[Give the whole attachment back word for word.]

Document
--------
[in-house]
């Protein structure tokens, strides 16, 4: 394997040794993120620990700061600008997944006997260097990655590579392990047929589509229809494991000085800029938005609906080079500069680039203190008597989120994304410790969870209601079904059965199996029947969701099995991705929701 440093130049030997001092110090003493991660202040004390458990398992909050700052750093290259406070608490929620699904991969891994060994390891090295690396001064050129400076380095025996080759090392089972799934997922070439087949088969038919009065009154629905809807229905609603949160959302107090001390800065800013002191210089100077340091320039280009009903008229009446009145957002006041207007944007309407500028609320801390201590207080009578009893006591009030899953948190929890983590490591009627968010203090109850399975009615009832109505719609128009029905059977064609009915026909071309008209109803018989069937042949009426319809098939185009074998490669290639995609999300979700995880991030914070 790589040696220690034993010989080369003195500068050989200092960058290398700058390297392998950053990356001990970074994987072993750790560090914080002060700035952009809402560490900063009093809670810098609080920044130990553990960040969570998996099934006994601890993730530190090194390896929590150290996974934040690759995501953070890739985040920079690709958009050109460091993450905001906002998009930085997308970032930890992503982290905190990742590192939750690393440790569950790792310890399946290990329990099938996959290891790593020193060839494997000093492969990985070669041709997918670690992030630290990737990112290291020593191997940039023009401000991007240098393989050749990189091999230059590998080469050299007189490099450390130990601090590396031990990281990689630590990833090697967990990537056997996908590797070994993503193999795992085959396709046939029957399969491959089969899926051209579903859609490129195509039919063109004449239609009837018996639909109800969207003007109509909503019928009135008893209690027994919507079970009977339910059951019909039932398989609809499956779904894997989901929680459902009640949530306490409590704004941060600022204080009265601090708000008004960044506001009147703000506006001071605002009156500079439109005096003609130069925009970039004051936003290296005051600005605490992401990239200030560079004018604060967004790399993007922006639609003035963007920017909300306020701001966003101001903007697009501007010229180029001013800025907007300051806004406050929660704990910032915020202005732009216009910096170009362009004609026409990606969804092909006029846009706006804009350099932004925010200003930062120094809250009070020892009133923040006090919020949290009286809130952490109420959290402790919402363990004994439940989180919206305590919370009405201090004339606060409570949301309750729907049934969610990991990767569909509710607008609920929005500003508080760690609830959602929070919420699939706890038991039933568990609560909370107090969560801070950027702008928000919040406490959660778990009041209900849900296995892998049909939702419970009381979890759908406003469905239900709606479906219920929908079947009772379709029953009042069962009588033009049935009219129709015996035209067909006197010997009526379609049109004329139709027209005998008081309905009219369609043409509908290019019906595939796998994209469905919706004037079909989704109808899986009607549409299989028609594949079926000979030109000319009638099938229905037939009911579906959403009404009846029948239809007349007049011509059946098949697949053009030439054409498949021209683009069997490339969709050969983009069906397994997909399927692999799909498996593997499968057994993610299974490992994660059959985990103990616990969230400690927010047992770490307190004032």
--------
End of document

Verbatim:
[in-house]
């Protein structure tokens, strides 16, 4: 394997040794993120620990700061600008997944006997260097990655590579392990047929589509229809494991000085800029938005609906080079500069680039203190008597989120994304410790969870209601079904059965199996029947969701099995991705929701 440093130049030997001092110090003493991660202040004390458990398992909050700052750093290259406070608490929620699904991969891994060994390891090295690396001064050129400076380095025996080759090392089972799934997922070439087949088969038919009065009154629905809807229905609603949160959302107090001390800065800013002191210089100077340091320039280009009903008229009446009145957002006041207007944007309407500028609320801390201590207080009578009893006591009030899953948190929890983590490591009627968010203090109850399975009615009832109505719609128009029905059977064609009915026909071309008209109803018989069937042949009426319809098939185009074998490669290639995609999300979700995880991030914070 790589040696220690034993010989080369003195500068050989200092960058290398700058390297392998950053990356001990970074994987072993750790560090914080002060700035952009809402560490900063009093809670810098609080920044130990553990960040969570998996099934006994601890993730530190090194390896929590150290996974934040690759995501953070890739985040920079690709958009050109460091993450905001906002998009930085997308970032930890992503982290905190990742590192939750690393440790569950790792310890399946290990329990099938996959290891790593020193060839494997000093492969990985070669041709997918670690992030630290990737990112290291020593191997940039023009401000991007240098393989050749990189091999230059590998080469050299007189490099450390130990601090590396031990990281990689630590990833090697967990990537056997996908590797070994993503193999795992085959396709046939029957399969491959089969899926051209579903859609490129195509039919063109004449239609009837018996639909109800969207003007109509909503019928009135008893209690027994919507079970009977339910059951019909039932398989609809499956779904894997989901929680459902009640949530306490409590704004941060600022204080009265601090708000008004960044506001009147703000506006001071605002009156500079439109005096003609130069925009970039004051936003290296005051600005605490992401990239200030560079004018604060967004790399993007922006639609003035963007920017909300306020701001966003101001903007697009501007010229180029001013800025907007300051806004406050929660704990910032915020202005732009216009910096170009362009004609026409990606969804092909006029846009706006804009350099932004925010200003930062120094809250009070020892009133923040006090919020949290009286809130952490109420959290402790919402363990004994439940989180919206305590919370009405201090004339606060409570949301309750729907049934969610990991990767569909509710607008609920929005500003508080760690609830959602929070919420699939706890038991039933568990609560909370107090969560801070950027702008928000919040406490959660778990009041209900849900296995892998049909939702419970009381979890759908406003469905239900709606479906219920929908079947009772379709029953009042069962009588033009049935009219129709015996035209067909006197010997009526379609049109004329139709027209005998008081309905009219369609043409509908290019019906595939796998994209469905919706004037079909989704109808899986009607549409299989028609594949079926000979030109000319009638099938229905037939009911579906959403009404009846029948239809007349007049011509059946098949697949053009030439054409498949021209683009069997490339969709050969983009069906397994997909399927692999799909498996593997499968057994993610299974490992994660059959985990103990616990969230400690927010047992770490307190004032």